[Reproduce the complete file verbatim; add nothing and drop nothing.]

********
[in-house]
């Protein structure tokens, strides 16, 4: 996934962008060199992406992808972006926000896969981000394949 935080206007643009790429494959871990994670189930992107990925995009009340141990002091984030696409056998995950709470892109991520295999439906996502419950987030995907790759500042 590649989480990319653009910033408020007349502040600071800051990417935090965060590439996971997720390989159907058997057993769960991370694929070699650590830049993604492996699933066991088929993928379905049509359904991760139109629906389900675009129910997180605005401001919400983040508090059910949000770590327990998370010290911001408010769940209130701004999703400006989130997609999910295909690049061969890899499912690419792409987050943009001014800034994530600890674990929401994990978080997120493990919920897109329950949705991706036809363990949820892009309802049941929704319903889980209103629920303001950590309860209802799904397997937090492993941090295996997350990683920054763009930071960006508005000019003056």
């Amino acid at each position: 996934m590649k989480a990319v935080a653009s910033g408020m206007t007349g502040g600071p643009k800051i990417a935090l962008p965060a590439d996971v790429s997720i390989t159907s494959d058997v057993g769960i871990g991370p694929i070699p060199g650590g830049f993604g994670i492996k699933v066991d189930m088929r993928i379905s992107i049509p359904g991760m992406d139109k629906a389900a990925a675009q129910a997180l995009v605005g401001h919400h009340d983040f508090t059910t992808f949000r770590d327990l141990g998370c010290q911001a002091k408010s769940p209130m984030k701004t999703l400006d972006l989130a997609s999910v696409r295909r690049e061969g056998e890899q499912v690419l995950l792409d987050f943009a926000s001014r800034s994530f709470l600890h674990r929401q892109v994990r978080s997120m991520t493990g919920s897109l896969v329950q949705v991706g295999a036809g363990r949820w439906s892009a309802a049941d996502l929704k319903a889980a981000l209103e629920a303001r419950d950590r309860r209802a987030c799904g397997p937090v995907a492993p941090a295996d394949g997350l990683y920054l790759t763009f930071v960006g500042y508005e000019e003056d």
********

[in-house]
């Protein structure tokens, strides 16, 4: 996934962008060199992406992808972006926000896969981000394949 935080206007643009790429494959871990994670189930992107990925995009009340141990002091984030696409056998995950709470892109991520295999439906996502419950987030995907790759500042 590649989480990319653009910033408020007349502040600071800051990417935090965060590439996971997720390989159907058997057993769960991370694929070699650590830049993604492996699933066991088929993928379905049509359904991760139109629906389900675009129910997180605005401001919400983040508090059910949000770590327990998370010290911001408010769940209130701004999703400006989130997609999910295909690049061969890899499912690419792409987050943009001014800034994530600890674990929401994990978080997120493990919920897109329950949705991706036809363990949820892009309802049941929704319903889980209103629920303001950590309860209802799904397997937090492993941090295996997350990683920054763009930071960006508005000019003056």
């Amino acid at each position: 996934m590649k989480a990319v935080a653009s910033g408020m206007t007349g502040g600071p643009k800051i990417a935090l962008p965060a590439d996971v790429s997720i390989t159907s494959d058997v057993g769960i871990g991370p694929i070699p060199g650590g830049f993604g994670i492996k699933v066991d189930m088929r993928i379905s992107i049509p359904g991760m992406d139109k629906a389900a990925a675009q129910a997180l995009v605005g401001h919400h009340d983040f508090t059910t992808f949000r770590d327990l141990g998370c010290q911001a002091k408010s769940p209130m984030k701004t999703l400006d972006l989130a997609s999910v696409r295909r690049e061969g056998e890899q499912v690419l995950l792409d987050f943009a926000s001014r800034s994530f709470l600890h674990r929401q892109v994990r978080s997120m991520t493990g919920s897109l896969v329950q949705v991706g295999a036809g363990r949820w439906s892009a309802a049941d996502l929704k319903a889980a981000l209103e629920a303001r419950d950590r309860r209802a987030c799904g397997p937090v995907a492993p941090a295996d394949g997350l990683y920054l790759t763009f930071v960006g500042y508005e000019e003056d």